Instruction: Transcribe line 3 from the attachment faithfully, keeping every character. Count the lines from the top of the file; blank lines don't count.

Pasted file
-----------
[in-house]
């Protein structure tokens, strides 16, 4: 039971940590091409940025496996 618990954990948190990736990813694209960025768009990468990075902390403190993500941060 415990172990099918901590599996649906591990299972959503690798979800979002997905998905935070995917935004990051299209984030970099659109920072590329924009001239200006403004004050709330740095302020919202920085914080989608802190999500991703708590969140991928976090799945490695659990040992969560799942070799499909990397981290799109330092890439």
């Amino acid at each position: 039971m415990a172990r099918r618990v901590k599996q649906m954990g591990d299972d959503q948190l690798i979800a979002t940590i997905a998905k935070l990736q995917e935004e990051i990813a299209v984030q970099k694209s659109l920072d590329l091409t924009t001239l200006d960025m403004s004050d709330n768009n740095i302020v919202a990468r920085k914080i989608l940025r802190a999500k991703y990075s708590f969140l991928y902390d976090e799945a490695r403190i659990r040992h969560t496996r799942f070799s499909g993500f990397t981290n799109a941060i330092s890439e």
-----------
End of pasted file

């Amino acid at each position: 039971m415990a172990r099918r618990v901590k599996q649906m954990g591990d299972d959503q948190l690798i979800a979002t940590i997905a998905k935070l990736q995917e935004e990051i990813a299209v984030q970099k694209s659109l920072d590329l091409t924009t001239l200006d960025m403004s004050d709330n768009n740095i302020v919202a990468r920085k914080i989608l940025r802190a999500k991703y990075s708590f969140l991928y902390d976090e799945a490695r403190i659990r040992h969560t496996r799942f070799s499909g993500f990397t981290n799109a941060i330092s890439e």